Banner
Information and photographs submitted by subscribers are posted in good faith. If any copyright of anyone else's material is unintentionally breached, please email me


Menu
A Comprehensive History Of Mining In The Derbyshire, Nottinghamshire And Leicestershire Coalfields - Page 12

Email
Us


  1     2     3     4     5     6     7     8     9     10     11     12     13     14     15     16  
  17     18     19     20     21     22     23     24     25     26     27     28     29     30     31     32  
  33     34     35     36     37     38     39                                      

Faith Sykes - Miners Sayings - He’s Going For The Button
Mark Hill
- Family Research - Granddad William Hill of South Normanton and Stewart Bonser, Crown Farm Mansfield

Rosa - Family Research - My Grandfather John William Dawson Worked As A Sorter Above Ground In 1911

From:
Sent:
Subject:
Faith Sykes
29 Nov 2014
Miners Sayings - He’s Going For The Button
 

Both my grandfathers were miners in the Yorkshire coalfield.

Are you familiar with the expression, “he’s going for the button"?

Kind regards
Faith Sykes

Sent from my iPad

In the Midlands Region....Nottinghamshire, Derbyshire, Yorkshire particularly

Generally it refers to an off / switch on a conveyor.

A 'button man' was a conveyor attendant employed to watch over a transfer point on a conveyor system....to make sure that the coal and dirt flowed from one conveyor to another smoothly and should the outbye conveyor stop he was to stop the inbye conveyor to prevent a pile up, which would invariable happen, by pushing in the button (switch) as soon as possible (going for the button). The man would invariably be sat down on a wooden plank seat in the side of the roadway usually in a sheltered position out of the cold or cool strong airstream because most conveyors were situated in the intake airways (fresh air). He would hope that the button was conveniently close to his seat so that his reaction to stop the conveyor was quick.

His job then was to clean up the spillage when the outbye conveyor restarted then he would pull out the 'button' to restart the inbye conveyor to keep the coal flowing again. Of course each conveyor stoppage invariably stopped production of coal at the coal face so the quicker he could restart the conveyor, the better. He would also make sure that fines falling off or scraped off the bottom of the conveyors did not build up and load the material onto the conveyor by shovel. He was responsible to make sure that the conveyor rollers were running smoothly and not staked or broken or there were any tears in the conveyor belt (rubber based then pic after early 1950s ) as this was a possible fire risk.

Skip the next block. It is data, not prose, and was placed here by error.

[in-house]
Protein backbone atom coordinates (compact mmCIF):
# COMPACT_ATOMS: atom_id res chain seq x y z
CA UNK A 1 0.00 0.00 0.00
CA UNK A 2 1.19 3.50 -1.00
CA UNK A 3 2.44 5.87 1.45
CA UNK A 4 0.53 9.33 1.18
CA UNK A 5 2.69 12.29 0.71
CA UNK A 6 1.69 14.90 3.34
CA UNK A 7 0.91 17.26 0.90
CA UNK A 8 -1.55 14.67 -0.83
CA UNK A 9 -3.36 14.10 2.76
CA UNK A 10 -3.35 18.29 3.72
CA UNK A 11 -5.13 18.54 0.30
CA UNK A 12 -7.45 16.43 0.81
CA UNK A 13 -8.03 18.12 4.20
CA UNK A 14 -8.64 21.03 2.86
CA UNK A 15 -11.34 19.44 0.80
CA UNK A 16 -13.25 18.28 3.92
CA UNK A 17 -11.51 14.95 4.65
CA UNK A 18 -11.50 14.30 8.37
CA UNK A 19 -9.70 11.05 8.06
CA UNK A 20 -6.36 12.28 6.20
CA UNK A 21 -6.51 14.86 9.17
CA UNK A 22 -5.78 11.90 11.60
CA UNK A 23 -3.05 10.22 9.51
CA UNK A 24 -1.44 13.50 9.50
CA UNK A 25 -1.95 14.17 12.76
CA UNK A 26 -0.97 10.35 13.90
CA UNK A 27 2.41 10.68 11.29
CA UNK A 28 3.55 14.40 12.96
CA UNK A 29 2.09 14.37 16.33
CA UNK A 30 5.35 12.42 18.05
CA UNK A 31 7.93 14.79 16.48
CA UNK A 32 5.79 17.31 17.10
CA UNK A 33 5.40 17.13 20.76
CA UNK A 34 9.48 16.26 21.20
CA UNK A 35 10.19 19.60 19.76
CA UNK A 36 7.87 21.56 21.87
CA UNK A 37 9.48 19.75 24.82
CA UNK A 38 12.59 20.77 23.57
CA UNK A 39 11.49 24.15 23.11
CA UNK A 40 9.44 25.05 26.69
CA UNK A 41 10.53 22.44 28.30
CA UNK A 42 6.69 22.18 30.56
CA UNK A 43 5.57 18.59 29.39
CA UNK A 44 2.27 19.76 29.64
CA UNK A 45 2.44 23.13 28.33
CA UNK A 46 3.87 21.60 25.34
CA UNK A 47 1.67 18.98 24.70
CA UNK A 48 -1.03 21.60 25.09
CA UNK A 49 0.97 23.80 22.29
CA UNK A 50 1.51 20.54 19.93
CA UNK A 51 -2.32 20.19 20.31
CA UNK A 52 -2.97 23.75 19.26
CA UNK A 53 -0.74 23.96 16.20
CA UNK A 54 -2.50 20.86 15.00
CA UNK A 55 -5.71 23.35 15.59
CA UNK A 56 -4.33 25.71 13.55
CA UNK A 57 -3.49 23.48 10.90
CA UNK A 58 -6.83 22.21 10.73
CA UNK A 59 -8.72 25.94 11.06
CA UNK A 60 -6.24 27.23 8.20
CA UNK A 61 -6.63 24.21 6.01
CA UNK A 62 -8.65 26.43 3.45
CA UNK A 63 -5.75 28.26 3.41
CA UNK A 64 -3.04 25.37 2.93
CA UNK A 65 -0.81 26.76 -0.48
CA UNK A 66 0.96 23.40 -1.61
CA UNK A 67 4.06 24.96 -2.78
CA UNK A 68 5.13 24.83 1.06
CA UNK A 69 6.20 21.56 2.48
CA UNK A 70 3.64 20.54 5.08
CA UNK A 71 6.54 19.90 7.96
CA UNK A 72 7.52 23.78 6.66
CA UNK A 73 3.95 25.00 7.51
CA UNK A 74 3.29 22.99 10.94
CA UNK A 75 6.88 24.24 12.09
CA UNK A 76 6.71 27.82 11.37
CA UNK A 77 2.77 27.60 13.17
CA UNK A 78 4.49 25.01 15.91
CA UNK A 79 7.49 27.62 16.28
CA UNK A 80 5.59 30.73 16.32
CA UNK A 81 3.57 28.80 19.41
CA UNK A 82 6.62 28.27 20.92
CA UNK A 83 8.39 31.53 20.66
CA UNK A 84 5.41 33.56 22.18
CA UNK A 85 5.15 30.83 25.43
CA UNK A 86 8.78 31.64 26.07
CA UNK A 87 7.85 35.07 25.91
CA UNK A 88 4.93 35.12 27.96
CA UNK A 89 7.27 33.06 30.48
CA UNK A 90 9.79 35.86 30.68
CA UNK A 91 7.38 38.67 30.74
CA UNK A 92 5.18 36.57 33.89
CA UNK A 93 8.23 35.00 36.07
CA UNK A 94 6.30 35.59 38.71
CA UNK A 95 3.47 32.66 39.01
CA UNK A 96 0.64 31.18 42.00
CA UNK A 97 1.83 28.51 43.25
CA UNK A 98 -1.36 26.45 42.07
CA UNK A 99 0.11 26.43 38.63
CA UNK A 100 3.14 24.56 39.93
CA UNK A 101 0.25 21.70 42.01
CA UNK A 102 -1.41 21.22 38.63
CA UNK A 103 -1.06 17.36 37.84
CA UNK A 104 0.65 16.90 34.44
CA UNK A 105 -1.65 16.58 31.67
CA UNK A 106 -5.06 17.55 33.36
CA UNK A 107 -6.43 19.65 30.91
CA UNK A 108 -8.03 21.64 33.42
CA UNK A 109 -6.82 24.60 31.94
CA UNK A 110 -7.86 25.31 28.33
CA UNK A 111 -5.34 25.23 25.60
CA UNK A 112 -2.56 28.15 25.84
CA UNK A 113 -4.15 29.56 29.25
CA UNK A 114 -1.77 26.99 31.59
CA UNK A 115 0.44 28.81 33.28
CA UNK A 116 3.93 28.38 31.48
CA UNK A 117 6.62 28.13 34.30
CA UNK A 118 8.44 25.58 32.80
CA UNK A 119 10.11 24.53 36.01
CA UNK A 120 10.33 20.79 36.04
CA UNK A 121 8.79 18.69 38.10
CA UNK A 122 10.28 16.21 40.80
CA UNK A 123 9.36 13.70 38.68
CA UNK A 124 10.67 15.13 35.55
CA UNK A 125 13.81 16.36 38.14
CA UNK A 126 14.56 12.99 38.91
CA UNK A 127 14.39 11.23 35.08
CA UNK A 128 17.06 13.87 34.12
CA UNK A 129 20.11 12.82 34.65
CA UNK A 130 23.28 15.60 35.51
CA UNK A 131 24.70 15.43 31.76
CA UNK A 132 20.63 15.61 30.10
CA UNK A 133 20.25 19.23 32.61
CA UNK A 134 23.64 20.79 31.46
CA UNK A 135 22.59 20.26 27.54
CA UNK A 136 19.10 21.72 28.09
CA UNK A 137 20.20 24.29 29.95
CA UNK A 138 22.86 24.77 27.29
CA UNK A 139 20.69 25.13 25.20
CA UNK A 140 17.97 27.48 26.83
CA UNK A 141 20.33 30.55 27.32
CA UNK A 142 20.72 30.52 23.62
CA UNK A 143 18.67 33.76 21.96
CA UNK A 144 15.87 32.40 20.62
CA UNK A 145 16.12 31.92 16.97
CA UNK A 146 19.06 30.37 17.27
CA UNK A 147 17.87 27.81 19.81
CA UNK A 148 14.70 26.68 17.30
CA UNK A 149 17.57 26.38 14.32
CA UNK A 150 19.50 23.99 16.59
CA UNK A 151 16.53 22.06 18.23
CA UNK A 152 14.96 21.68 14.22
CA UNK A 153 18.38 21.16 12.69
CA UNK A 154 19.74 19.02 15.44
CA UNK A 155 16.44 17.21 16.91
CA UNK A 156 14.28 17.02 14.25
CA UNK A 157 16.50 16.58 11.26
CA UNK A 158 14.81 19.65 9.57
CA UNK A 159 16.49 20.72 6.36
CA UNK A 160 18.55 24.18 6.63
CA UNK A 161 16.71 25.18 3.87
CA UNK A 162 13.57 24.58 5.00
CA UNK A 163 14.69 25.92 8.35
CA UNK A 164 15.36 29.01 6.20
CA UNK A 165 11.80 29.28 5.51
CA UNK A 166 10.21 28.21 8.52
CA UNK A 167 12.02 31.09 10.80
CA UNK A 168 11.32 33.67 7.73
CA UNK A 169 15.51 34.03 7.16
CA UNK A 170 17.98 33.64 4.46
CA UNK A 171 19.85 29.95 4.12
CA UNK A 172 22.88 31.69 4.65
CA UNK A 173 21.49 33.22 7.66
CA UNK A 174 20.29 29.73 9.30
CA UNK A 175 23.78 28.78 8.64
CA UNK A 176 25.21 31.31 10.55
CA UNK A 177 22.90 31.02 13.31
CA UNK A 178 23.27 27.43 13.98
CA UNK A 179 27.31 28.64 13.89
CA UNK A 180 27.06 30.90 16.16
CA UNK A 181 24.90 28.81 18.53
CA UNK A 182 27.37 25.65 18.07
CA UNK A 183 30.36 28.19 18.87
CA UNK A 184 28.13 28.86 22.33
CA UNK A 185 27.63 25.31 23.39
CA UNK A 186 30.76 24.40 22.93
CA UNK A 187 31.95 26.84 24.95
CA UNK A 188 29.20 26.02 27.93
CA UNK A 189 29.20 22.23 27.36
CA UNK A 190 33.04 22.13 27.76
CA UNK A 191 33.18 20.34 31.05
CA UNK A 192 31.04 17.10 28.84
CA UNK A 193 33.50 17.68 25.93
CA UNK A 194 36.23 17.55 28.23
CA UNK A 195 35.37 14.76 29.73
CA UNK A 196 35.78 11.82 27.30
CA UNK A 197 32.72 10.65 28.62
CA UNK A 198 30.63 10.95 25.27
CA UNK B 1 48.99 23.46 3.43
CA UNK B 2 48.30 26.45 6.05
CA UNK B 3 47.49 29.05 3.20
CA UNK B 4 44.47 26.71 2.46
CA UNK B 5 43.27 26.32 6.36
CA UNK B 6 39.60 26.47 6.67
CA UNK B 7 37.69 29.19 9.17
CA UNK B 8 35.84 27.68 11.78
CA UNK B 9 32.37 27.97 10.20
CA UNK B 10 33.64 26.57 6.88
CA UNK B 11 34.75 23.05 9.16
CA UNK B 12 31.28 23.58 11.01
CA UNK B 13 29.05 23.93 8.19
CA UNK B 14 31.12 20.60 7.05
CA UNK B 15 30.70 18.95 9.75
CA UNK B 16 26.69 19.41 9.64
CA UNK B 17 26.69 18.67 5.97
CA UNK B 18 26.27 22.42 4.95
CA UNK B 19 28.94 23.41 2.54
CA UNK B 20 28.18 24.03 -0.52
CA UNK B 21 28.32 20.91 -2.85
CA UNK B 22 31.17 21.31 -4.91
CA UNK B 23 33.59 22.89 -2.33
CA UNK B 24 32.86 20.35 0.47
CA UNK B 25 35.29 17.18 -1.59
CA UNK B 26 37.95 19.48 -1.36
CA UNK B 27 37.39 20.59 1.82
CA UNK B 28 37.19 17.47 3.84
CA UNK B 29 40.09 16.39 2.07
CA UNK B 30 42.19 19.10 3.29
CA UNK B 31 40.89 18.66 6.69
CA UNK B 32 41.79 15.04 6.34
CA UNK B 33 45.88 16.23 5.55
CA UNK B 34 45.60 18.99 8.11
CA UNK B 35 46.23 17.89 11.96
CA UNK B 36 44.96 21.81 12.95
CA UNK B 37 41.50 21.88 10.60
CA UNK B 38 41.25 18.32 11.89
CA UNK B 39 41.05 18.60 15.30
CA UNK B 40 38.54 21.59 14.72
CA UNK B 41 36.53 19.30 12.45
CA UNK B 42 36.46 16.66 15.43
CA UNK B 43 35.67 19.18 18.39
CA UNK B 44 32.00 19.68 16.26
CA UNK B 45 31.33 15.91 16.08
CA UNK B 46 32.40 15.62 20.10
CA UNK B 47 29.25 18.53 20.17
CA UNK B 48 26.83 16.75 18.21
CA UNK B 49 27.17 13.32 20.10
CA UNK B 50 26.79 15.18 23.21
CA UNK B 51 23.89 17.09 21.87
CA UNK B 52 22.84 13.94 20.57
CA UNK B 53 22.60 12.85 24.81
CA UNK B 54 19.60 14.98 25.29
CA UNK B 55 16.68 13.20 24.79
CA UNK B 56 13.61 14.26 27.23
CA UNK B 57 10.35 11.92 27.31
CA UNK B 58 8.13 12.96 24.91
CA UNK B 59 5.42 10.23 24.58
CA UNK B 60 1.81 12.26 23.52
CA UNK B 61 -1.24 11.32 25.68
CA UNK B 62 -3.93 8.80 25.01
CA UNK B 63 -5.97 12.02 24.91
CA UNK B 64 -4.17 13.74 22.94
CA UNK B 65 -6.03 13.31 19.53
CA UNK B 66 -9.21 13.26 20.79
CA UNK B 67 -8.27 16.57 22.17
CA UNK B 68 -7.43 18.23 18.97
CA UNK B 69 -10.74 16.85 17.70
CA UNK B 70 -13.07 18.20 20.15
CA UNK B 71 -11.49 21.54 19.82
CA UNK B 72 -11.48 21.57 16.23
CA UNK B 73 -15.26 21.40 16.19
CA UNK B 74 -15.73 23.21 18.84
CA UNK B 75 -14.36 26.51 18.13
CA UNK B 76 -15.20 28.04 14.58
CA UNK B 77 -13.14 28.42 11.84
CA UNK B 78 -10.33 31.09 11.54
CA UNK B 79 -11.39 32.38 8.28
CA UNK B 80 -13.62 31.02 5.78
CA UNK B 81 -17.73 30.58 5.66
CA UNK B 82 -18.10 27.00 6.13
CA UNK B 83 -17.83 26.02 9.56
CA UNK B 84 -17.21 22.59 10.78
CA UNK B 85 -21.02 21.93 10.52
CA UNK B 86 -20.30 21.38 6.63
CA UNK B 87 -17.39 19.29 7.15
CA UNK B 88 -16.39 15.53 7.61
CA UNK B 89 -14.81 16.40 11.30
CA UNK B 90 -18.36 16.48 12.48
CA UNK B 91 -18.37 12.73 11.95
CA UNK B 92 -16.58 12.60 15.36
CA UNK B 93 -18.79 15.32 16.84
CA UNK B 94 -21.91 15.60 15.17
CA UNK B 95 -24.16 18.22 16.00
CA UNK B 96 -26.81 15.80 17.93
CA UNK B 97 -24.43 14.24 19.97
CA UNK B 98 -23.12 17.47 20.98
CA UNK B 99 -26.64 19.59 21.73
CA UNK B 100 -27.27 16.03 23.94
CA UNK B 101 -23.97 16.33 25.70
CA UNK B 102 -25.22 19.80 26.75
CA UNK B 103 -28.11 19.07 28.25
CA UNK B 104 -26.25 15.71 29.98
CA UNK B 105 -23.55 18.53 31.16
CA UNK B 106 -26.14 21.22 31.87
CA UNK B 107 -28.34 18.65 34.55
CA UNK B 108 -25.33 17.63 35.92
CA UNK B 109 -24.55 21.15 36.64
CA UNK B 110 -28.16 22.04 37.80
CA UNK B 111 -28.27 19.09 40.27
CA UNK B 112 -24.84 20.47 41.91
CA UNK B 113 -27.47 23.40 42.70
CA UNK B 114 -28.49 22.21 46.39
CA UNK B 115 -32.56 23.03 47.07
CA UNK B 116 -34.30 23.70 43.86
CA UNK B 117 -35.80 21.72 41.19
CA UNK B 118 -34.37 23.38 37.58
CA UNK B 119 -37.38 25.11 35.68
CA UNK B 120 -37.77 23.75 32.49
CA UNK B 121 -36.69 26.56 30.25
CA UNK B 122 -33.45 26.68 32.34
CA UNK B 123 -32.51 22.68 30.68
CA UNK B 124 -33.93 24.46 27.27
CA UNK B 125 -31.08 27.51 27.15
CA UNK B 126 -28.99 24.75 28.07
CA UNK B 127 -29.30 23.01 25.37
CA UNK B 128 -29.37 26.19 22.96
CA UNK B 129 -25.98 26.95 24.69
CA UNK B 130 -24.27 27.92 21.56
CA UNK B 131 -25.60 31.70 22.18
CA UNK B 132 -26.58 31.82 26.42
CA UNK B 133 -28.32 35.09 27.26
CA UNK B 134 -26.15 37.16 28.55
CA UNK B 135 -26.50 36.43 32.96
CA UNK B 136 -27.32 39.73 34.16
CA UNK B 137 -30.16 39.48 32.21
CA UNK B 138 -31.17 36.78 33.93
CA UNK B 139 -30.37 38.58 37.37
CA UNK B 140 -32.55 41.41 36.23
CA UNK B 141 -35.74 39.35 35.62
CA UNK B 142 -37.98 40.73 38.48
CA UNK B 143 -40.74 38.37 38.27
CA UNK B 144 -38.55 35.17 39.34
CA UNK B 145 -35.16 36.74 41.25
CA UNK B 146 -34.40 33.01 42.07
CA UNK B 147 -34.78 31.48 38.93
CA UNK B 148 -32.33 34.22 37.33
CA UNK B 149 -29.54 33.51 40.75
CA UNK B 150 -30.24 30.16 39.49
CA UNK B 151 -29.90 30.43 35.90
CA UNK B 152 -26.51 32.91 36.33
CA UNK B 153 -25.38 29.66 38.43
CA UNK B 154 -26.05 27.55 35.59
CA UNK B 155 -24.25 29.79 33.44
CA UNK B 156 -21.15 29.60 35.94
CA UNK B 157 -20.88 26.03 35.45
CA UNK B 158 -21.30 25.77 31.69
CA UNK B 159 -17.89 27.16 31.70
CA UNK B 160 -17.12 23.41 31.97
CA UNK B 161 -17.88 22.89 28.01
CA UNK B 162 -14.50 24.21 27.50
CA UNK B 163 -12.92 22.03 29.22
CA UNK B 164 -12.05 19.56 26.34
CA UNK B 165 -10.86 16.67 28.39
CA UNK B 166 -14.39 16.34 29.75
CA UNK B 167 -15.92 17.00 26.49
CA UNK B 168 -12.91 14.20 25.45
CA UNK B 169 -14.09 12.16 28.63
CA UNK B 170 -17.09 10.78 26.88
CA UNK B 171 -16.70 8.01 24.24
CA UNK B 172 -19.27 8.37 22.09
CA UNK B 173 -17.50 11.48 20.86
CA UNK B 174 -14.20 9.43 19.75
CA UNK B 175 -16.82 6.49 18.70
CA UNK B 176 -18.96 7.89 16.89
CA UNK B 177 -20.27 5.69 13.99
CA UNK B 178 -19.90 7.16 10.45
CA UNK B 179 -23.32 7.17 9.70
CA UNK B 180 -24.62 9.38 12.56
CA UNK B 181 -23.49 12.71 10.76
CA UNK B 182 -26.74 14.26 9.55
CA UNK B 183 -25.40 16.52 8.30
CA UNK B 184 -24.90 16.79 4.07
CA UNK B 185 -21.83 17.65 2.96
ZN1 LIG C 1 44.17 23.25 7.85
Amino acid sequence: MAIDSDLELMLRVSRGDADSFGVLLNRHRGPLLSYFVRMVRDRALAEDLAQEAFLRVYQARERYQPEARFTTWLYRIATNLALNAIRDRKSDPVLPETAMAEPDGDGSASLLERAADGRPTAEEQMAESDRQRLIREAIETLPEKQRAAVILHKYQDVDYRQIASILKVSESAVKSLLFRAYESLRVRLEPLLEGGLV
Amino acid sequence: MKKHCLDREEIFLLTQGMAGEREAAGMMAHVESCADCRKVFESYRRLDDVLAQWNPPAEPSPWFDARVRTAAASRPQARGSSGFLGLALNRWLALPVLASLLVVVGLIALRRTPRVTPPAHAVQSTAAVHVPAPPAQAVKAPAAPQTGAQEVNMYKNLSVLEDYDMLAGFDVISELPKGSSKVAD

Generally a button man was classed as a light job and offered to men who had been injured or had come off the coal face etc due to age as many men were in their 50s or 60s or at one time 70s. Of course it was a day job and a lower grade of pay.

In the late 1970s automatic stop / start was introduced and CCTV cameras installed and the conveyors were controlled from a surface but the man was then employed to patrol the length of the conveyor again to make sure there was no spillage, fines etc as before and could if necessary override the system to stop the belts if there was a problem.

I hope this explanation answers your query.

Bob Bradley


From:
Sent:
Subject:
Mark Hill
24 Nov 2014
Family Research - Granddad William Hill of South Normanton and Stewart Bonser, Crown Farm Mansfield

Good Evening

Could you possibly help me?

I am doing the family tree and trying to find out what happen to a family member who worked in the mines.

My Granddad did a full Service, 52 years, we know he moved to Winter Bank South Normanton, Derbyshire in Feb 37 after the accident but we are unsure where he was before then and where he went to in 1952 when it closed, I would like to know which Mines he worked out of and what jobs he had, his name was William Hill of South Normanton.

-- (Other Help) --

Stewart Bonser, Another family member was involved in an accident at Crown Farm Mansfield, roof fall, he lived but I would like to try and find out when this was and what he did there.

John George Cook was my Great Granddad he work at the mines in 1911.

Arthur Howard Bonse, my other granddad, worked at Blidworth, we understand he worked with the pit ponies, this would be before 1980.

There are lots more family that worked in the mines and the last known family member working at the mines finished this year. Question, how many family work in the mine and how many sites?

Could you possibly help with William Hill and maybe Stewart Bonser and where would I find out more information about John?

Thank you for any help you can give and advice.

Mark Hill

-- (Part 2) --

Thank you for your E mail, since then I have gotten more information.

William Hill 29 Dec 1907, lived in South Normanton on 11 Gladstone Street. (Note the house number changed due to more houses being build on the street to 11 from 5 we believe but it was under 11 anyway) my dad thinks he went to Langton after Winter bank and maybe Blackwell (Winning A ) he left in 1972 after 52 year. My dad was at Winning B at first.

Arthur Howard Bonser born 1901 Carter Lane Mansfield.

Stewart Bonser at Mansfield Colliery at out live, I believe he got a back injury; I was young, under 10, when I last saw him.

Other Bonser's all work at different mines in Nottinghamshire/Derbyshire, I know Colin had an accident; he fell off a lorry which injured his back.

Great Grandad John George Cook, born 1883, Census says he was living at New Houghton, Pleasley, Near Mansfield, Derbyshire. So possible Pleasley, Shirebrook or the other colliery just across from them, forget its name.

Thomas Fletcher, born 1866, 17 Water Lane, South Normanton, information 1911 census.

Lason Hall (Jr) 14 Terrace Row South Normanton was a miner, information from his death certificate / paper work no other information as yet still looking into it. Information from 1911 census he was 12, born 1899.